I am very thankful to all of you for your recent comments. I feel a need to mention them specifically:
Jonathon, Tekiegreg, Phil, Nameless, Dweeb, and Mike.... your words have been very helpful in allowing me to affirm that my logic and mindset have not been faulty. You six are careful and well thought-out fellows and yet you too have been banished from that fellow's blog.
Anvilcloud, Just Let Me Be Me, Jonathon, and Mike.... thank you for the advice concerning the CD-RW problem I have had. This upcoming week is the first week of the Fall semester, so I may not get to try out your suggestions until Thursday or Friday, but I will definitely use your advice and report back on my findings.
I am not sure what to do concerning that fellow's blog. As an educator (a professor as the name of this blog suggests), it pains me when people have significant miscommunication and misunderstanding. I have worked my entire adult life in trying to communicate with others about topics so that we can learn from eachother. Some of the time, my efforts are rather traditional.... I do sometimes have a traditional, large lecture course where I must simply give and describe information to students. However, in most classes, I strive to create an interactive, hands-on, environment where information is shared and discussed. Additionally, in some of the upper division undergraduate and in virtually all of the graduate courses I teach, I try to create an environment that is usually called a seminar. It is a beautiful sort of classroom model for having a true dialogue amongst peers..... be they students, faculty, or others in the community. When I have a seminar course, it usually is the best learning environment that can arise for all concerned... the faculty, the students, and the administration..... everyone learns, everyone is filled with satisfying new knowledge and ideas, and everyone feels their efforts were well spent.
Perhaps it is naive of me, but this "seminar" sort of environment is how I view the BLOG world. In the typical BLOG environment, the writer of the blog is the "facilitator" or the "professor" who guides the general direction of the effort in this environment with his/her words and ideas. Yet (at least in my view), the people who write in the COMMENTS section are equally if not more important to the success of the seminar endeavor. The commenters have a dual role of both "students" and "teachers". They are students of the ideas of the original blog writer, but more importantly, they are also "teachers" of the writer of the blog so he/she can grow and develop and expand himself! I truly relish the comments I have been kind enough to receive and freely admit you have all helped me to grow and think more.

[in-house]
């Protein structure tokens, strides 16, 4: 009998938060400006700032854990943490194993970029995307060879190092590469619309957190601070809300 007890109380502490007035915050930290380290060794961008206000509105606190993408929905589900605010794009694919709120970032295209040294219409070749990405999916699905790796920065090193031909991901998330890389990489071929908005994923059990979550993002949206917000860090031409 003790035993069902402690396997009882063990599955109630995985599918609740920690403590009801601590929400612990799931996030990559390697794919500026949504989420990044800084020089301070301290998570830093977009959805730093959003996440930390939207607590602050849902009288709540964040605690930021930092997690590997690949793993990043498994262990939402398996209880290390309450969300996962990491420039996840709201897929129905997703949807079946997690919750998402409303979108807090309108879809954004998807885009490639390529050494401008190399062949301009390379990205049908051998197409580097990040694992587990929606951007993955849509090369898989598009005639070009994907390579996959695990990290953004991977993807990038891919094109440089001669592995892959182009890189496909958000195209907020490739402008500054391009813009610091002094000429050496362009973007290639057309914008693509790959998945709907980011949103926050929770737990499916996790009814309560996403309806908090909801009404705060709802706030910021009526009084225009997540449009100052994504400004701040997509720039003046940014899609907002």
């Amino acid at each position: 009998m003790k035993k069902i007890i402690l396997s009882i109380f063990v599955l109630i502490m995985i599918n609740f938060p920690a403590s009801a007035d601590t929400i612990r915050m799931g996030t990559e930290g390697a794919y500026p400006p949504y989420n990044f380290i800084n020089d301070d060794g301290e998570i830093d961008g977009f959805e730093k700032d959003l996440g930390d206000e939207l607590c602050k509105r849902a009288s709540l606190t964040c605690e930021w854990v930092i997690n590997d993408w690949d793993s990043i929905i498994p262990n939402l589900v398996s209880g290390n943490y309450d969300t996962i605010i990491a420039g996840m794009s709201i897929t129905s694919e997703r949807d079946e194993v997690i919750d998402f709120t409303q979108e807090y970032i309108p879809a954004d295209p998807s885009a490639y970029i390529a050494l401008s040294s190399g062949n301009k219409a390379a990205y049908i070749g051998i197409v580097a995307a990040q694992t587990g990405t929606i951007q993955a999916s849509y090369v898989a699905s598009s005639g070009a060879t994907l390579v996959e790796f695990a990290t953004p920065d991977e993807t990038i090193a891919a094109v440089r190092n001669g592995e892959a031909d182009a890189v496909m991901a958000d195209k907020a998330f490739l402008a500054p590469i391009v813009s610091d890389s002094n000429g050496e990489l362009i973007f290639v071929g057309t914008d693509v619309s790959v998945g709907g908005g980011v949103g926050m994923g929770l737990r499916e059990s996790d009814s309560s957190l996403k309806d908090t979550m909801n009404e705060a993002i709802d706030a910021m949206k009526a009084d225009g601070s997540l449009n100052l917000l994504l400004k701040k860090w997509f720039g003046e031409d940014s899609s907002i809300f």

So, what does this mean about the fellow who has grave misunderstandings of me? Well, as an educator, I have a dogged determination to try to help this fellow see an alternative view. Therefore, I shall continue to write, well-written, kind, and intelligent comments for him. However, as it is likely that the fellow will delete them perhaps without even reading them, I shall also post my comments in my own comment section of my blog so others may read them. If others would like to do the same that is fine by me. What I would suggest you do (and what I plan to do myself) is to cut and paste the following on the top of the comment you wish to post that was something you posted from the other fellow's blog:
This comment is simply a copy of a comment I made on thehomelessguy.net blog . It is being archived here for you to view if desired:
[copy of your comment on the other blog]
Thank you again, for all your comments and suggestions. Please continue to write so we may all continue to learn from eachother.